Stacks from the Petro-Canada Refinery rise above the Enbridge Oil Tank Farm in Sherwood Park, Ab.Colleen De Neve / Calgary Herald, file


There will be no dramatic cleaning out of Enbridge or TransCanada’s Calgary corporate headquarters, no fleet of moving vans heading down the American I-25 highway in a near straight line from Calgary through Denver to Houston.

But until Canadian governments realize wealth creation is as important as the environment,  gender imbalance and social justice, Alberta’s major pipeline building companies will slip-slide away to the U.S.

It won’t be dramatic. It never is. Corporations don’t want bad-news headlines.

But Enbridge and TransCanada build pipelines.

Major pipelines are not being built in Canada.

Pipelines are being built in the U.S.

Funny thing about doing business.  You go where the work is.

Both TransCanada and Enbridge are going where the work is, via major acquisitions.

In 2016, TransCanada bought the Houston-based Columbia Pipeline Group for $13 billion – greatly increasing its American operations. With the acquisition, nearly half its 7,200 employees now work in the U.S.

Enbridge is bigger than TransCanada. A year ago, it near doubled in size with the $37 billion acquisition of another Houston oil/gas pipelines company, Spectra Energy Partners. 

With the purchase, Enbridge’s workforce has jumped to 13,400 employers – 5,700 of them in the U.S.

Right now, the U.S. is attractive for pipeline companies and business in general. The Trump administration set out to bring American companies back to the U.S., to encourage all kinds of business to locate in the U.S.  It appears to be succeeding. Corporate taxes have been lowered. 

Last week in this column Hi-Kalibre Equipment President Patrick Rabby argued that even with the cheap Canadian dollar, the costs of doing (oil and gas) business in the U.S. are significantly lower than in Alberta.

Today, both TransCanada and Enbridge are nearly as big in the U.S. as they are in Canada.

They will grow in the country that is providing most of their business, and in the country that treats them the best!  Where do you think they’ll be hiring most of their next generation of employees – everybody except your field staff? Enbridge’s main presence in Edmonton is the company’s pipeline monitoring centre. Hopefully it stays.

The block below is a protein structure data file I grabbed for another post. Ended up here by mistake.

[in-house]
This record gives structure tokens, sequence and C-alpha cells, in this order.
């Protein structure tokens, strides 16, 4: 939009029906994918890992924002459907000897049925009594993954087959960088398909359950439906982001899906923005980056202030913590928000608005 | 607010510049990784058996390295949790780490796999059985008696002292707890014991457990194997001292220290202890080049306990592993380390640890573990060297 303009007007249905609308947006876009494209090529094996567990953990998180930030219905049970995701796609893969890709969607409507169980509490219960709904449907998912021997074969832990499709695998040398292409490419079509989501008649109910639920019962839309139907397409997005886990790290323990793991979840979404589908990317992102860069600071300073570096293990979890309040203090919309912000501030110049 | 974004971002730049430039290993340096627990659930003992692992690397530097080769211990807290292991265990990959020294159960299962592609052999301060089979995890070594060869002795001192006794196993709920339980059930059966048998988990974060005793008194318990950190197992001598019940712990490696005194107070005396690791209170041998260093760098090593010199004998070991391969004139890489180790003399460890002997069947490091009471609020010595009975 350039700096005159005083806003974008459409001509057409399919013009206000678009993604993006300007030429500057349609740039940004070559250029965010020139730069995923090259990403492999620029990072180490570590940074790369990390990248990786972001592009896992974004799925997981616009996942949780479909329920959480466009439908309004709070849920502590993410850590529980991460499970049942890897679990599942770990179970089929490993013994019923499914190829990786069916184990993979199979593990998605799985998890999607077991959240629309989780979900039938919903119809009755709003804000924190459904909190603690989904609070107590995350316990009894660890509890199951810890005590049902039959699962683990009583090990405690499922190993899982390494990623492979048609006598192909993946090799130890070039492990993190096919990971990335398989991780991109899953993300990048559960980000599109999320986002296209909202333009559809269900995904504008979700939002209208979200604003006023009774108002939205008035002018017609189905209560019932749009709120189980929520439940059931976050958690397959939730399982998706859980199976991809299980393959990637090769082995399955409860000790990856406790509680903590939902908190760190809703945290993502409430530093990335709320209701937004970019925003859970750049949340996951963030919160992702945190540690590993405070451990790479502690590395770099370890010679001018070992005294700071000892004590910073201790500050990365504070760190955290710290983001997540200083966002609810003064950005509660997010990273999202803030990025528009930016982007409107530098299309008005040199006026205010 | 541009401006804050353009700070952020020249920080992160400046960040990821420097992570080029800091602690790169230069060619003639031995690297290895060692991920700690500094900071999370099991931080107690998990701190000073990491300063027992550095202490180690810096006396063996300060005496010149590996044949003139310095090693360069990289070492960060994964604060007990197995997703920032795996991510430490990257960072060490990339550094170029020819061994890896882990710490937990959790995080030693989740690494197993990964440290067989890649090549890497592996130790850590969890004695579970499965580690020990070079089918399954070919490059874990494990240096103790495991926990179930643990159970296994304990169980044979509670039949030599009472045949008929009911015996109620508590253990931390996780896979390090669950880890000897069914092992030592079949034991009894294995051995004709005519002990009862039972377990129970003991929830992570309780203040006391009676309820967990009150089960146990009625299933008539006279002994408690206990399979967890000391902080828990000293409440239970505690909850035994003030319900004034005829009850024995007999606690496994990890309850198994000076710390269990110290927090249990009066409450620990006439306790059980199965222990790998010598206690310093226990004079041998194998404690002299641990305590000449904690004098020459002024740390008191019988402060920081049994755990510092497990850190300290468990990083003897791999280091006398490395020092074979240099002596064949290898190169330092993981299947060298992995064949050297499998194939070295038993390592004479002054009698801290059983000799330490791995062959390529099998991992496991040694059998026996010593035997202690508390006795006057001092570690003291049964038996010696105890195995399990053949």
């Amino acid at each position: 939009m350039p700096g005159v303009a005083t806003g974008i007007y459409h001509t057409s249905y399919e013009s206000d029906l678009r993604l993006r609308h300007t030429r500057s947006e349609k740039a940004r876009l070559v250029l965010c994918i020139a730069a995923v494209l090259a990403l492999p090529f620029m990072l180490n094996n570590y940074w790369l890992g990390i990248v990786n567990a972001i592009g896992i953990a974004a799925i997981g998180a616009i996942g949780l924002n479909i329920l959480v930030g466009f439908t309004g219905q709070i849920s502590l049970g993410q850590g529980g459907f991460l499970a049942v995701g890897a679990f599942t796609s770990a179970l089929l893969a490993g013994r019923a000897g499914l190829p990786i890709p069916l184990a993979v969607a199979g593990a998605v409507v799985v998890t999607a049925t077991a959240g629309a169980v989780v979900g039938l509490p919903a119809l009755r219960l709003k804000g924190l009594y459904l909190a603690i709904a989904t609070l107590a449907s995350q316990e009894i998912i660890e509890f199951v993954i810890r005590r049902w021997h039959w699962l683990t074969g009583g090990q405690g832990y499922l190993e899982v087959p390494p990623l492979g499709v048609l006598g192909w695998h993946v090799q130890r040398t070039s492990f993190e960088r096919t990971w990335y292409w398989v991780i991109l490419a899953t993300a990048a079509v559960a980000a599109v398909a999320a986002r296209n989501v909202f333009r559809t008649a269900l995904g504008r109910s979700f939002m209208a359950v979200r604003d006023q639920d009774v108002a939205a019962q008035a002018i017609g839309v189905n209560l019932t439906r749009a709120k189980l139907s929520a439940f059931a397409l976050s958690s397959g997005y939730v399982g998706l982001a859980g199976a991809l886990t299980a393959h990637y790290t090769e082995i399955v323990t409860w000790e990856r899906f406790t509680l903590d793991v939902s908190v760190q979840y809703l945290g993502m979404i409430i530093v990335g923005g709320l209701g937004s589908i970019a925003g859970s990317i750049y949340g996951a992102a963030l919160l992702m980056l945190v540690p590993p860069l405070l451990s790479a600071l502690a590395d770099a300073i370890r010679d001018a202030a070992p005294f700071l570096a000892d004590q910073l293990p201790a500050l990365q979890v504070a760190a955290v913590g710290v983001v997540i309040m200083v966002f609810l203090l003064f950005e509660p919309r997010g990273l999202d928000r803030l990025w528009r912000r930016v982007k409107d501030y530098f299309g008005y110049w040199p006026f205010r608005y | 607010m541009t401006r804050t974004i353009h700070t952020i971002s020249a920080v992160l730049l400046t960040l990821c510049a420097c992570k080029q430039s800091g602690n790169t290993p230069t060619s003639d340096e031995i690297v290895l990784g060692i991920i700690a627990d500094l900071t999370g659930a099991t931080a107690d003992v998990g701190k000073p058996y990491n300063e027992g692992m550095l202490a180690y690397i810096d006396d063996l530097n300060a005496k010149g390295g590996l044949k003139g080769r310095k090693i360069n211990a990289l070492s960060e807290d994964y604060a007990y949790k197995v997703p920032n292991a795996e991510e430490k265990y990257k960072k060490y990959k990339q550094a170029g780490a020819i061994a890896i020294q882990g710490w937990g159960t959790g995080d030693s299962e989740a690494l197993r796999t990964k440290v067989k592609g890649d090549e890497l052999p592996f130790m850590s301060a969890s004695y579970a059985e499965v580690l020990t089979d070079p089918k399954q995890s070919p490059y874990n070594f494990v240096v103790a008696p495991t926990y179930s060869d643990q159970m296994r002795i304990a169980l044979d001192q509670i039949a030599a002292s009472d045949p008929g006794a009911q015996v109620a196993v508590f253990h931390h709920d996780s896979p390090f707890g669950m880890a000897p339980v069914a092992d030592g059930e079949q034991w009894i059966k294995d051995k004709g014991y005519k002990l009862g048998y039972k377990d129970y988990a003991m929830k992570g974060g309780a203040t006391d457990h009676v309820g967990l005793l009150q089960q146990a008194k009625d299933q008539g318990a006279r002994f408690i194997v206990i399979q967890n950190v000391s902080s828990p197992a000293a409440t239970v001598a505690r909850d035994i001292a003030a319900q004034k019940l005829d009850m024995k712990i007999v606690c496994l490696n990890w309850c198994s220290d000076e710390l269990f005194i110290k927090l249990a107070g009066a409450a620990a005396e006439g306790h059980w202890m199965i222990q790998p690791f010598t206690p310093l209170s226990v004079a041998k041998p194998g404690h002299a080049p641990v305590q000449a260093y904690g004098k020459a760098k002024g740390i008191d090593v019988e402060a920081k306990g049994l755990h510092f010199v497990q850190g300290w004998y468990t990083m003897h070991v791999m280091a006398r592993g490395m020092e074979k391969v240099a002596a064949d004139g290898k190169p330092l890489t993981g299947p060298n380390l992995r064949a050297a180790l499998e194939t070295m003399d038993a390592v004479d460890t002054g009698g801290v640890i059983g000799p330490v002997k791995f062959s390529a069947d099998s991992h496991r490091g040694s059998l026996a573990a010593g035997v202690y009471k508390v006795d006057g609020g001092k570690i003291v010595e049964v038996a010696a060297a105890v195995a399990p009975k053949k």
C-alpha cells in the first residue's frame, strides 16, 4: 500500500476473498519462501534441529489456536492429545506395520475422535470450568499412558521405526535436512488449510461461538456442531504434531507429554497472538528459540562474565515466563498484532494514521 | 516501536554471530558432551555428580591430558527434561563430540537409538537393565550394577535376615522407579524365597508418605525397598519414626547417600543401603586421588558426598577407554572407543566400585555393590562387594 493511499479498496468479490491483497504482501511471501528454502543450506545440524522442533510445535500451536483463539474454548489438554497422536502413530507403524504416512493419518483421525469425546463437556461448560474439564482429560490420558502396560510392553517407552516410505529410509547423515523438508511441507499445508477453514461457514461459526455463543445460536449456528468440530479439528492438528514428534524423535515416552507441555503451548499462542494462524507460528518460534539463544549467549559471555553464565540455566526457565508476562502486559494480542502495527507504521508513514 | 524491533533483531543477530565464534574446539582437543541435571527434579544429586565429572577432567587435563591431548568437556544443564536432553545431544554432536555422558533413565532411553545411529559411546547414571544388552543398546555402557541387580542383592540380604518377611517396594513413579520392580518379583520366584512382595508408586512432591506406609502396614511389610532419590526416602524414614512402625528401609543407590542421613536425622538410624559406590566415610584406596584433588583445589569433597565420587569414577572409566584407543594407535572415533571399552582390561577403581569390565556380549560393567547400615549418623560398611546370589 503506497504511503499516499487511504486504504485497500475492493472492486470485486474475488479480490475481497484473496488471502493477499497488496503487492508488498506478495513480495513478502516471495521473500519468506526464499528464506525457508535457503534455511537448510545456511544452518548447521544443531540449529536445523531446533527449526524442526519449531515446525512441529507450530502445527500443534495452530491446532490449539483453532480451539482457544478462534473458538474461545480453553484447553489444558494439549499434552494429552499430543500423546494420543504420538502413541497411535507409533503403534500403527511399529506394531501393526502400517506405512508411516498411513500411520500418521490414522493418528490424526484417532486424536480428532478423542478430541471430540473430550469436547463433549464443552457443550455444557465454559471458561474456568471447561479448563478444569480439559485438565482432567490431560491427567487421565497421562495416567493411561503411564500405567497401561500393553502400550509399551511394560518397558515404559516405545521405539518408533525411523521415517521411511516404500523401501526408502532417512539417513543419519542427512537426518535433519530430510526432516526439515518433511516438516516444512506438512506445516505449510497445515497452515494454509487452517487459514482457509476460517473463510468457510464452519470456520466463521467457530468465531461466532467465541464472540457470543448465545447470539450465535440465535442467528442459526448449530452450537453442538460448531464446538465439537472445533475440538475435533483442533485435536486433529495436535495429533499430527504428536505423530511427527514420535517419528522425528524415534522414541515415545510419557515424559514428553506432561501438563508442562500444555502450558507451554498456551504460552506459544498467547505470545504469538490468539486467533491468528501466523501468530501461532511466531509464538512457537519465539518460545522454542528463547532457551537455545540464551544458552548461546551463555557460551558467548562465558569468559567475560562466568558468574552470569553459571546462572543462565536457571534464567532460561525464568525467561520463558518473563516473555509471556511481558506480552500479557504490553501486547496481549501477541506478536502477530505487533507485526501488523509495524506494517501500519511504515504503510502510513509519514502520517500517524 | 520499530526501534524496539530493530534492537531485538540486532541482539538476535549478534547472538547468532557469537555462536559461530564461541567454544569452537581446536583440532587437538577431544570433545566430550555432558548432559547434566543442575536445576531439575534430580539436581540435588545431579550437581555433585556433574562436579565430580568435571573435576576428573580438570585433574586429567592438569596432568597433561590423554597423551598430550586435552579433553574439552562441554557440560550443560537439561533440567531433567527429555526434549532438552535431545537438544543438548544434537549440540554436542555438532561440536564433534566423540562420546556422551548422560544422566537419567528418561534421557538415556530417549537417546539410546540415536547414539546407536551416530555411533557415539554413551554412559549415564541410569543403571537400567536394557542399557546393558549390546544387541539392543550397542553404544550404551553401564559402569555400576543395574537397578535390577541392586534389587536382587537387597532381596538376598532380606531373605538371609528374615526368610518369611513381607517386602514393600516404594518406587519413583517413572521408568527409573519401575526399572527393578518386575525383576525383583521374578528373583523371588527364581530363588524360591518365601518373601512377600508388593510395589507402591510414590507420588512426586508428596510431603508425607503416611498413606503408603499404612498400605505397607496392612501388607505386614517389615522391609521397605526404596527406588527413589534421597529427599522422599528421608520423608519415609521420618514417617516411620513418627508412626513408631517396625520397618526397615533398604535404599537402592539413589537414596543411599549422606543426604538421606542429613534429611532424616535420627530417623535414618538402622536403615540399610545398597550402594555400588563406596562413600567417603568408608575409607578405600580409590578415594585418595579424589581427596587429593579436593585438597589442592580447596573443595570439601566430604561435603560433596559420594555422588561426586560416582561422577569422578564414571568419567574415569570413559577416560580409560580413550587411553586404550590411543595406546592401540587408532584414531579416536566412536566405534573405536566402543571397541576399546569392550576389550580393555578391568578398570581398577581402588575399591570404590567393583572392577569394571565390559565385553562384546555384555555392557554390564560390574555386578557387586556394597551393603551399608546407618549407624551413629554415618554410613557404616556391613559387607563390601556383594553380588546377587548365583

In this scenario, Enbridge and TransCanada quietly slip into a holding position in Canada, but keep growing in the U.S. 

A few years from now, Calgary does a nose count and realizes TransCanada/Columbia has 2,000 employees in Calgary and 7,000 in Houston.   Enbridge/Spectra will have 3,000 in Calgary, and 11,000 in the U.S.  Meanwhile, TransCanada/Columbia announces a new name, minus any mention of “Canada”.

Why just pipeline companies in this scenario?

Because their business is drying up in Canada.

Other big Western Canadian oil companies – Suncor, Canadian Natural Resources, Imperial Oil, Husky Energy – do most of their business in Canada, being primarily oil-sand operations. It still makes bottom-line sense to be headquartered close to their main assets.  

But  smaller energy-based manufacturing companies in and around Edmonton are weighing up the long-term benefits of moving to the more business/ energy-industry friendly U.S. versus the short-term disruption and pulling up of roots here in Canada.

Business is drying up, because of Canadian governments cannot be trusted.

The hostility of the B.C. provincial government is killing the Kinder-Morgan pipeline expansion: The Energy East pipeline project died from deliberate over-regulation imposed by Ottawa, along with  opposition from Quebec municipalities.

Never knowing where the next eco-protest will come from, pipeline companies fear that governments will not enforce previously agreed-upon rules.

While Alberta is pro-pipelines, this government has raised corporate and high-end personal income taxes, pursues a costly climate-change agenda that causes industry hardship.

Enbridge and TransCanada have teams of accountants and analysts that take all these factors into consideration when deciding where to grow.

In Ottawa, the overwhelming impression is of a prime minister only interested in human rights, gender equality, climate change and indigenous justice: A prime minister who doesn’t understand, nor cares to understand, that only by supporting business can the wealth be created to be taxed to finance such noble causes.

Meanwhile, in the U.S., the opposite is happening. The American federal government is encouraging business growth through lower taxes and less-onerous environmental regulation.

“Yes, it is a great country,” RBC bank president Dave McKay was said in an interview with the Canadian Press news agency, regarding the flight of investment capital from Canada. “It’s an inclusive country, it’s a diverse country, it’s got great people assets. But if we don’t keep the capital here, we can’t keep the people here.”